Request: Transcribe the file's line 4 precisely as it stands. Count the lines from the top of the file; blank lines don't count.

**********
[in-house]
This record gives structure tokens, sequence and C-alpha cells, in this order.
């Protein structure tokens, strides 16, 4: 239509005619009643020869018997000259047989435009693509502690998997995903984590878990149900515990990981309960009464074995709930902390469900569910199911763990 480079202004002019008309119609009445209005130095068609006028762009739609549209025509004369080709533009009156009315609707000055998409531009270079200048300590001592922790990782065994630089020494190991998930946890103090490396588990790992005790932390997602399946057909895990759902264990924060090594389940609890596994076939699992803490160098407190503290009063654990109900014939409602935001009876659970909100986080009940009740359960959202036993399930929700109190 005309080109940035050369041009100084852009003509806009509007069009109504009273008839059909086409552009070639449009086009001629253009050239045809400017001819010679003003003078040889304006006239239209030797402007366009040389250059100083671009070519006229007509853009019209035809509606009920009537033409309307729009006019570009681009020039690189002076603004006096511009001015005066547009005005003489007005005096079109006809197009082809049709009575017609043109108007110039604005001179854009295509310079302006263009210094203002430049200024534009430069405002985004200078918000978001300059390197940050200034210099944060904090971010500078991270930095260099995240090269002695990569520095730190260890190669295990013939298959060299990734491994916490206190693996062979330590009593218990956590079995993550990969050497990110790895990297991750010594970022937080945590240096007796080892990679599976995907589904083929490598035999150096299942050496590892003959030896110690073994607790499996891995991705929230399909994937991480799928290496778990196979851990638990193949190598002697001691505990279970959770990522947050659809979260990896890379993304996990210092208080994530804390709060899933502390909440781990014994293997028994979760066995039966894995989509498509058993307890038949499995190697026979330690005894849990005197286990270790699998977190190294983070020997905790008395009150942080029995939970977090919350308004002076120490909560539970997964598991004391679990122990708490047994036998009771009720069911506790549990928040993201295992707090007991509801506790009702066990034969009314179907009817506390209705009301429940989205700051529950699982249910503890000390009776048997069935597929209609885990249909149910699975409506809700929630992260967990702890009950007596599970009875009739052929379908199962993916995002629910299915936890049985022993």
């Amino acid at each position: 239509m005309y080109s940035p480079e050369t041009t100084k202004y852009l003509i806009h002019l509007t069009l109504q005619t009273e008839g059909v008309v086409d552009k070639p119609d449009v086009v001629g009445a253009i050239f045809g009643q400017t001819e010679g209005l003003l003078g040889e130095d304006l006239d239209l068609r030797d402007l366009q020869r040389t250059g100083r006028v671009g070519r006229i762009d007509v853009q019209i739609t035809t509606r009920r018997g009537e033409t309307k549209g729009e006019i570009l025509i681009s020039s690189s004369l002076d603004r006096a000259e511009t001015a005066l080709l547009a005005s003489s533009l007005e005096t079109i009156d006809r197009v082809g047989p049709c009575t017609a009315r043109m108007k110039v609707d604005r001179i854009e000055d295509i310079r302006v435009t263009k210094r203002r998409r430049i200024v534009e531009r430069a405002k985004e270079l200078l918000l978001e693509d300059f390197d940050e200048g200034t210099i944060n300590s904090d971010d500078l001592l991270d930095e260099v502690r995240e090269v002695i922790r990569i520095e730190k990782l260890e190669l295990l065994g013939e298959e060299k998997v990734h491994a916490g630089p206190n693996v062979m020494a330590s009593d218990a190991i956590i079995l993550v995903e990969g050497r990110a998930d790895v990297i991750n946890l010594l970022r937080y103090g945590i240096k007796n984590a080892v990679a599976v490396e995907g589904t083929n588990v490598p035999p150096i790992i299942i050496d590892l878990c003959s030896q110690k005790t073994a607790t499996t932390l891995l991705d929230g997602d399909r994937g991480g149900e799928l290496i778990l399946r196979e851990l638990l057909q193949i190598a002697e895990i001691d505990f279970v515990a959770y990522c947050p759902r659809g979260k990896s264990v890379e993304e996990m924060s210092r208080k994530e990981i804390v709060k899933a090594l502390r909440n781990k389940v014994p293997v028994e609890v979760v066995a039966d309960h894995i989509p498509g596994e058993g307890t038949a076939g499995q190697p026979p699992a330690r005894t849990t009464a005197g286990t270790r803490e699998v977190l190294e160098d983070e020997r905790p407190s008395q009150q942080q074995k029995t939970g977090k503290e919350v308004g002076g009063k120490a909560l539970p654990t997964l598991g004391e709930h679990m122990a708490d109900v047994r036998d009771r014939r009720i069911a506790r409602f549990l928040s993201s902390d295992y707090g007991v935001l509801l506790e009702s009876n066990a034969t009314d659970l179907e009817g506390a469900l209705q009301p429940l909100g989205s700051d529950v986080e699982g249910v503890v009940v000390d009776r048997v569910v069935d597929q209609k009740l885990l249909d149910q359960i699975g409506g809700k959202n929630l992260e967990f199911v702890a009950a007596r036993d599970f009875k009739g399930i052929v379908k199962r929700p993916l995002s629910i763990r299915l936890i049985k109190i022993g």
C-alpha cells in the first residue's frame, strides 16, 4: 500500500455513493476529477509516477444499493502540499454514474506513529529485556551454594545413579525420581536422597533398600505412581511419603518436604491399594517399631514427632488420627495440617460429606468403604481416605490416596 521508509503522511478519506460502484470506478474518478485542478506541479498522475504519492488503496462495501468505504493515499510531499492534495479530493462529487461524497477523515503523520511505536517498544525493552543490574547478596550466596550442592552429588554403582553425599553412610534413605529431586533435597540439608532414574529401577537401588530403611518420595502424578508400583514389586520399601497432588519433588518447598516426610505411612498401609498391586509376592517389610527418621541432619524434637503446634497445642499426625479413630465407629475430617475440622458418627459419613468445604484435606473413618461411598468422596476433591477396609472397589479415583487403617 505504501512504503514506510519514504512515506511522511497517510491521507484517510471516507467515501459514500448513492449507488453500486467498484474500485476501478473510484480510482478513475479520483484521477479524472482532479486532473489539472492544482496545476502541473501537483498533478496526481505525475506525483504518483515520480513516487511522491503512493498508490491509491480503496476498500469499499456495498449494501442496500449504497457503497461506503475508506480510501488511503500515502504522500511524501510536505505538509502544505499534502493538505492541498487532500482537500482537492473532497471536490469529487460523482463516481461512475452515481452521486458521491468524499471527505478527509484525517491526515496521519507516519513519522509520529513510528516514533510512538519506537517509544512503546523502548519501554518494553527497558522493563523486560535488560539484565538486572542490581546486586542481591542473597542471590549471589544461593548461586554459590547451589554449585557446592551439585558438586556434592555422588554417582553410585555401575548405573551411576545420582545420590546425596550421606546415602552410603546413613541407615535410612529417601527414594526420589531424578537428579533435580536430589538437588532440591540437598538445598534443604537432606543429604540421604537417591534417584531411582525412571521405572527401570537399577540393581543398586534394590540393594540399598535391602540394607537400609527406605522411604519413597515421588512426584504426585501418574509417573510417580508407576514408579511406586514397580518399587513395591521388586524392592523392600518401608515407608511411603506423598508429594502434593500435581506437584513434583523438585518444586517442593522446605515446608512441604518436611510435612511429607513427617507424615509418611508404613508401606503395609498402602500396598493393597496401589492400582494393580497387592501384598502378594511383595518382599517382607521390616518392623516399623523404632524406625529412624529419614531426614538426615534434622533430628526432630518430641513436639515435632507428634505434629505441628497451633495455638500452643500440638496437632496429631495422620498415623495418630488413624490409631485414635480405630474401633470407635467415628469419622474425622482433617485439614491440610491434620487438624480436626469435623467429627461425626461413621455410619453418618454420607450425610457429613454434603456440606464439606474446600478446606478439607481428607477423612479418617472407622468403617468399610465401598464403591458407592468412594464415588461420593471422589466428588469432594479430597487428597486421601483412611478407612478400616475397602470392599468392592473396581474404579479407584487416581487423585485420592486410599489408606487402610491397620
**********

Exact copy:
């Amino acid at each position: 239509m005309y080109s940035p480079e050369t041009t100084k202004y852009l003509i806009h002019l509007t069009l109504q005619t009273e008839g059909v008309v086409d552009k070639p119609d449009v086009v001629g009445a253009i050239f045809g009643q400017t001819e010679g209005l003003l003078g040889e130095d304006l006239d239209l068609r030797d402007l366009q020869r040389t250059g100083r006028v671009g070519r006229i762009d007509v853009q019209i739609t035809t509606r009920r018997g009537e033409t309307k549209g729009e006019i570009l025509i681009s020039s690189s004369l002076d603004r006096a000259e511009t001015a005066l080709l547009a005005s003489s533009l007005e005096t079109i009156d006809r197009v082809g047989p049709c009575t017609a009315r043109m108007k110039v609707d604005r001179i854009e000055d295509i310079r302006v435009t263009k210094r203002r998409r430049i200024v534009e531009r430069a405002k985004e270079l200078l918000l978001e693509d300059f390197d940050e200048g200034t210099i944060n300590s904090d971010d500078l001592l991270d930095e260099v502690r995240e090269v002695i922790r990569i520095e730190k990782l260890e190669l295990l065994g013939e298959e060299k998997v990734h491994a916490g630089p206190n693996v062979m020494a330590s009593d218990a190991i956590i079995l993550v995903e990969g050497r990110a998930d790895v990297i991750n946890l010594l970022r937080y103090g945590i240096k007796n984590a080892v990679a599976v490396e995907g589904t083929n588990v490598p035999p150096i790992i299942i050496d590892l878990c003959s030896q110690k005790t073994a607790t499996t932390l891995l991705d929230g997602d399909r994937g991480g149900e799928l290496i778990l399946r196979e851990l638990l057909q193949i190598a002697e895990i001691d505990f279970v515990a959770y990522c947050p759902r659809g979260k990896s264990v890379e993304e996990m924060s210092r208080k994530e990981i804390v709060k899933a090594l502390r909440n781990k389940v014994p293997v028994e609890v979760v066995a039966d309960h894995i989509p498509g596994e058993g307890t038949a076939g499995q190697p026979p699992a330690r005894t849990t009464a005197g286990t270790r803490e699998v977190l190294e160098d983070e020997r905790p407190s008395q009150q942080q074995k029995t939970g977090k503290e919350v308004g002076g009063k120490a909560l539970p654990t997964l598991g004391e709930h679990m122990a708490d109900v047994r036998d009771r014939r009720i069911a506790r409602f549990l928040s993201s902390d295992y707090g007991v935001l509801l506790e009702s009876n066990a034969t009314d659970l179907e009817g506390a469900l209705q009301p429940l909100g989205s700051d529950v986080e699982g249910v503890v009940v000390d009776r048997v569910v069935d597929q209609k009740l885990l249909d149910q359960i699975g409506g809700k959202n929630l992260e967990f199911v702890a009950a007596r036993d599970f009875k009739g399930i052929v379908k199962r929700p993916l995002s629910i763990r299915l936890i049985k109190i022993g």